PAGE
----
Geoarchaeology of the Elbow Sand Hills, south-central Saskatchewan
Evans, Christopher Peter
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The Elbow Sand Hills and the adjacent South Saskatchewan and Qu’Appelle River valleys in south-central Saskatchewan have long been recognized as the locus of extensive precontact Plains cultural settlement throughout the post-glacial period. The objectives of this geoarchaeological investigation are to identify the extent to which 1) Holocene environmental changes and landscape evolution impacted precontact settlement patterns and archaeological site preservation and visibility, and 2) to investigate the relationship between archaeological site location and the environmental elements on a Northern Plains landscape using a Geographical Information System (GIS). The lithostratigraphic record suggests that this region experienced significant Holocene climatic changes with repetitive alternations between arid and humid climatic conditions over the past 5,000 years. Holocene climatic conditions influenced settlement patterns as indicated by extensive occupations of the study area, particularly in the aeolian sand dunes, during prolonged humid climatic intervals that are recorded by paleosols. Precontact cultural groups departed the Elbow Sand Hills and the adjacent uplands for the nearby South Saskatchewan and Qu’Appelle River spillways during extended arid climatic intervals characterized by aeolian activity and sand dune development. GIS analyses reveal that precontact cultural settlement patterns were focused on certain environmental characteristics according archaeological site distribution. Precontact cultural groups apparently concentrated their settlement activities within the glacial meltwater spillways and aeolian sand dunes, which are topographically complex and situated in close proximity to water resources where natural resources were abundant and diverse. The glaciofluvial plains and glaciolacustrine plains are topographically subdued landforms, and along with the hummocky moraine, are distal to permanent water resources. These landforms are characterized by a lower intensity of occupation because of a consequence of lower resource availability and diversity. Archaeological site visibility and preservation varies within the region with the hummocky moraine and glaciolacustrine plains displaying the greatest degree of site visibility and preservation. The aeolian sand dunes, meltwater spillways, and glaciofluvial plains were physiographic elements that exhibit the lowest site visibility and preservation potential. These landforms were more strongly influenced by post-glacial climatic conditions, geomorphic processes, and the recent formation of the Lake Diefenbaker reservoir.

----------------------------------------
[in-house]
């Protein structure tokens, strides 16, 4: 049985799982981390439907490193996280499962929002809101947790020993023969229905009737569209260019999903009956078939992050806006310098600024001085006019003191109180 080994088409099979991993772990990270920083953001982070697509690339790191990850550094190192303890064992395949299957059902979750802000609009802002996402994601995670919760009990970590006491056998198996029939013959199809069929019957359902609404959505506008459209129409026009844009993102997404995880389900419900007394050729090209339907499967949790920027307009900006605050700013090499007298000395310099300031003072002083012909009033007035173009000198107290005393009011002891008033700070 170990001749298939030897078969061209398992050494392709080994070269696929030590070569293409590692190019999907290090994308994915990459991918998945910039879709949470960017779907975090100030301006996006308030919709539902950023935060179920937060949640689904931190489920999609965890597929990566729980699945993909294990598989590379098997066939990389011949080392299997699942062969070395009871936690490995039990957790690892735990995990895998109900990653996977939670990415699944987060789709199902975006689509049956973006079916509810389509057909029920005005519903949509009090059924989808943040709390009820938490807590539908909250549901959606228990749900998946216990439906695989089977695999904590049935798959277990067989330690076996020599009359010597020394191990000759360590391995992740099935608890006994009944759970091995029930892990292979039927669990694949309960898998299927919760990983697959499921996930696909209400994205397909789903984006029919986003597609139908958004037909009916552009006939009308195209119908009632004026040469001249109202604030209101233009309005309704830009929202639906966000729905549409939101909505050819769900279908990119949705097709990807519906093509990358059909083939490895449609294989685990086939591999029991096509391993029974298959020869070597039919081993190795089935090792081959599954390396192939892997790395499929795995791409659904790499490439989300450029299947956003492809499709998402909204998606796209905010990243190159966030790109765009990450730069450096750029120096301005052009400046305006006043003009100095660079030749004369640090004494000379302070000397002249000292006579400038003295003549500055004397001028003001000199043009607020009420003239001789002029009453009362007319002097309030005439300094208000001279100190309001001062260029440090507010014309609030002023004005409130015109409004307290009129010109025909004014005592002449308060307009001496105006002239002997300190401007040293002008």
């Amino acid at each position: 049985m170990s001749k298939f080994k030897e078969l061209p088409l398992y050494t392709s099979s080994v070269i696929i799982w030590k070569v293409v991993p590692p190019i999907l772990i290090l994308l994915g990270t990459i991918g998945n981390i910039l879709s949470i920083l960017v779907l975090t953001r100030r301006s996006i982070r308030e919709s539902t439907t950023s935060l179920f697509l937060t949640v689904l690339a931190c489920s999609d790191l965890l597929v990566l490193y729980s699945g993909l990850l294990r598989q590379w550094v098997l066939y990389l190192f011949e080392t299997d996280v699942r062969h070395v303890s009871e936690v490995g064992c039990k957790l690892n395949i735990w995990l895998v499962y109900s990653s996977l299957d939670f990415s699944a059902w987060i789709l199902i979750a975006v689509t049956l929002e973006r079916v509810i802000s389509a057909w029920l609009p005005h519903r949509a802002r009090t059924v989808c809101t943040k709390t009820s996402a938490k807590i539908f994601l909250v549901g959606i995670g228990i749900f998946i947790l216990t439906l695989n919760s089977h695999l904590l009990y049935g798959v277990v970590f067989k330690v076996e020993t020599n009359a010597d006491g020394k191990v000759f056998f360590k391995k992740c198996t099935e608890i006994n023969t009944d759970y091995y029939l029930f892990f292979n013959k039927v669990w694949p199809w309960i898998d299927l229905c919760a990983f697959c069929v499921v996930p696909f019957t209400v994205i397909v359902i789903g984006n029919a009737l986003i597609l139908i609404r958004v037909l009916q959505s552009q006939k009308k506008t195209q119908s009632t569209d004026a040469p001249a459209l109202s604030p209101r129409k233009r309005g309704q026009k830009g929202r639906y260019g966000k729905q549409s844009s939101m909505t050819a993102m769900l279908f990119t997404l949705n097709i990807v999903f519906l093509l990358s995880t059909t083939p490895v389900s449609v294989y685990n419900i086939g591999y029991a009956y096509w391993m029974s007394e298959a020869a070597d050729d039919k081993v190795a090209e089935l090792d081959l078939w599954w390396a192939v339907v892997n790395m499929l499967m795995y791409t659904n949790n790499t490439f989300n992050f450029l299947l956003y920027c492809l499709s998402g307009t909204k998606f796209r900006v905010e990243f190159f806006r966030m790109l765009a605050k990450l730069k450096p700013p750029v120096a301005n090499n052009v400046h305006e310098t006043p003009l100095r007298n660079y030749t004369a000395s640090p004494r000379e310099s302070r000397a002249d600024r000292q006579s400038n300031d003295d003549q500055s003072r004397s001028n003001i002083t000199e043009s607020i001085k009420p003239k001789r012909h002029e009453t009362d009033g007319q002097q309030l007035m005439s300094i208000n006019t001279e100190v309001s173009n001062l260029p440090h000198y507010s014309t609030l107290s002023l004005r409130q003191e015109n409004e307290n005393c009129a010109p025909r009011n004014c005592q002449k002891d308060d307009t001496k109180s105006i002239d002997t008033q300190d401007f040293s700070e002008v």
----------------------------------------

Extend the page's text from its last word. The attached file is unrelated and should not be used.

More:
DegreeMaster of Science (M.Sc.)
SupervisorWalker, Ernest G.; Aitken, Alec E.
CommitteeNoble, Bram F.; de Boer, Dirk H.
Copyright DateJuly 2006
Geographic Information Systems